Domestic Violence in Gay Relationships.

Are you sometimes afraid of your partner, someone you live with or someone in your family?
Violence exists in gay relationships as well. But you don't have to be a victim, help is available.

You have the right to feel safe and that includes when you are at home or with the person you love. Unfortunately, there can be violence in gay relationships too. Here is some information about Domestic Violence and what you can do about it if you are gay, lesbian, bisexual or transgender.

What is Domestic Violence?

Domestic violence is not always physical so the signs may not be obvious. Domestic violence includes action like controlling a person's social life and isolating them, destroying their property and verbal threats. It is common for people who are experiencing domestic violence to blame themselves for their partner's actions.

How Common is Same Sex Domestic Violence?

Research quoted by Broken Rainbow indicates that 1 in 4 LGBT people experience domestic violence. Gay partner abuse is common. If you are experiencing violence from your same sex partner or in your family, you are not alone.

What you can do about same sex domestic violence.

In an emergency, contact the police. If you are recovering from domestic violence or are seeking a way out, you can also contact a  counsellor or therapist. A counsellor can help you move forward after leaving a situation of same sex domestic violence or a situation where you are subject to violence because you are or someone in your family or household thinks you are gay, lesbian, bisexual or transgender.

Here are some local services and organisations that can help you if you are concerned about violence in your gay relationship or from members of your family or household.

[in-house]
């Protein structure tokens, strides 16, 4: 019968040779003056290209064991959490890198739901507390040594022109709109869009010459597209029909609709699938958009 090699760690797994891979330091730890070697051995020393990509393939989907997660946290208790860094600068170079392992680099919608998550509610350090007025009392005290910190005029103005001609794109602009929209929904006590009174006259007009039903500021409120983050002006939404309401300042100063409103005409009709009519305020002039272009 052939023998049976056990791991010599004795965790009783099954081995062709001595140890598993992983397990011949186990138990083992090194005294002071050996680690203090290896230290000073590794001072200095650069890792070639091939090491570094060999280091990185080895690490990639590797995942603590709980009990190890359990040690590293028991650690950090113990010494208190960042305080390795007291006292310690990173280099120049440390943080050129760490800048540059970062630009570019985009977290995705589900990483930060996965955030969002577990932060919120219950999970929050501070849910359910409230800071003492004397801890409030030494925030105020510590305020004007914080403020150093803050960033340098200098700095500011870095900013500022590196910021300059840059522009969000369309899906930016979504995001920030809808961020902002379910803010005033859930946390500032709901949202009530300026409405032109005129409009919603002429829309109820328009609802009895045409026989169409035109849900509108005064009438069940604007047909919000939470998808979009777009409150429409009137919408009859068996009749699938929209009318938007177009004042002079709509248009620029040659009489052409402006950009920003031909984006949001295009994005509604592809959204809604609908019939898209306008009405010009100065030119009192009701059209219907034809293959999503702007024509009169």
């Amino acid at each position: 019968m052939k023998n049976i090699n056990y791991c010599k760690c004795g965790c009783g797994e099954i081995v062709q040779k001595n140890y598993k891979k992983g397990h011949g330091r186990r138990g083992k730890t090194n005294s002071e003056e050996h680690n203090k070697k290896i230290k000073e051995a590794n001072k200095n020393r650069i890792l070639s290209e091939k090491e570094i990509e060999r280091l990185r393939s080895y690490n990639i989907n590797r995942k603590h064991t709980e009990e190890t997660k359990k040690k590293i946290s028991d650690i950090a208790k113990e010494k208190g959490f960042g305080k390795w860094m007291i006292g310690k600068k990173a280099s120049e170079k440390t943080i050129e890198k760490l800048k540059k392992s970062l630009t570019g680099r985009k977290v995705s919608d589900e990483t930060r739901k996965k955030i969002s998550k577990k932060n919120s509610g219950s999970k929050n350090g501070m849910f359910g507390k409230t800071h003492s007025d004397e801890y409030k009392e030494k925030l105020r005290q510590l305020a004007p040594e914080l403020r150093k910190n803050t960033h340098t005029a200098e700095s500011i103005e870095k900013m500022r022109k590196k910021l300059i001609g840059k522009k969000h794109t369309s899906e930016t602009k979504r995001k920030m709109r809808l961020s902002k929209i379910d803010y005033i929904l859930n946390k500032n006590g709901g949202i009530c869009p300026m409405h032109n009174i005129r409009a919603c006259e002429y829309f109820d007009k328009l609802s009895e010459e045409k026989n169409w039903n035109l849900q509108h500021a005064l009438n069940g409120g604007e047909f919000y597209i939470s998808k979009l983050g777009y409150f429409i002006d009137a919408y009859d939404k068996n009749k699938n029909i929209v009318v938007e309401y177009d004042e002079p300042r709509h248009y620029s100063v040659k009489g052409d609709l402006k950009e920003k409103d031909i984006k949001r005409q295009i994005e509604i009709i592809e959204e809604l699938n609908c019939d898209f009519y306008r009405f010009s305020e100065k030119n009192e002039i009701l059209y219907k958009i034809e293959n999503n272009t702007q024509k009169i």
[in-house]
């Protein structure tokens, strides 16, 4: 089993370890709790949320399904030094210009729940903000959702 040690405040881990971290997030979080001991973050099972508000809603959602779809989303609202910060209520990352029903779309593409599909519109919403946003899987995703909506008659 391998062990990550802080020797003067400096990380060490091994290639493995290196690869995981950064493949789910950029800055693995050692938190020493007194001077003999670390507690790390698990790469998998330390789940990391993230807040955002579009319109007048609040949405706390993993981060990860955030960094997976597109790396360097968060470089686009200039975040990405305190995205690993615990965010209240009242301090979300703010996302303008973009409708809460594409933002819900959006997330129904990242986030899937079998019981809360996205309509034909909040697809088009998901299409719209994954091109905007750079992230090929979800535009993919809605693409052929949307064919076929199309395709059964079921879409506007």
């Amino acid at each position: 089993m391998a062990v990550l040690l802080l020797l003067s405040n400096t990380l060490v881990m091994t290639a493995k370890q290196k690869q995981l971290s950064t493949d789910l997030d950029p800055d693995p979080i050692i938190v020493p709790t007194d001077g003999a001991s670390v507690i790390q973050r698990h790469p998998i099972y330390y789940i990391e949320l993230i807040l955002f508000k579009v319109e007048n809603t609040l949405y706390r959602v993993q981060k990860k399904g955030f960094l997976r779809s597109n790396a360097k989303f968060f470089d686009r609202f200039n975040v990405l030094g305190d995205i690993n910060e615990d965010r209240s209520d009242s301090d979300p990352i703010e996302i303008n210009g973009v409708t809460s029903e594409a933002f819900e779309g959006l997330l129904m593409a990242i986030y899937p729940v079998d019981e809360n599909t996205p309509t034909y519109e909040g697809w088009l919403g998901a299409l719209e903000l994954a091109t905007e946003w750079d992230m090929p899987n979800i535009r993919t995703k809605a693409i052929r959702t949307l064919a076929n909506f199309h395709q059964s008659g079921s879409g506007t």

Where to Get Help.

United Kingdom.

Broken Rainbow provides support for LGBT people in the UK experiencing domestic violence.


In NSW there are gay and lesbian Liaison officers as well as domestic violence liaison officers attached to police stations who have special training to help anyone experiencing physical danger, threats or stalking. Call the Police Switchboard on (02) 9281 0000 and ask for nearest liaison officer. The Department of Community Services operates a Domestic Violence helpline 24 hours a day 7 days a week and their staff are trained to assist gay and lesbian callers. Freecall: 1800 65 64 63. (You will be charged a cost for making this call from a mobile and the number will appear on your bill. If calling from a landline it is free and will not appear on your bill).

More information about other Australian services for LGBT people experiencing domestic violence can be found at Another Closet, ACONs site for domestic violence.


Alliance to End Violence is an organisation based in Calgary but their site contains links to services across Canada that can help if you are subject to domestic abuse and you are gay.

If you live in Nova Scotia, you can contact the Alternatives Institute, a non profit association which offers help to people who are experiencing violence, hurting or in pain.

United States

Contact the National Center on Domestic and Sexual Violence for information about gay friendly services for those facing domestic abuse.

New Zealand

Contact the confidential telephone counselling service Outline for information and support in your area

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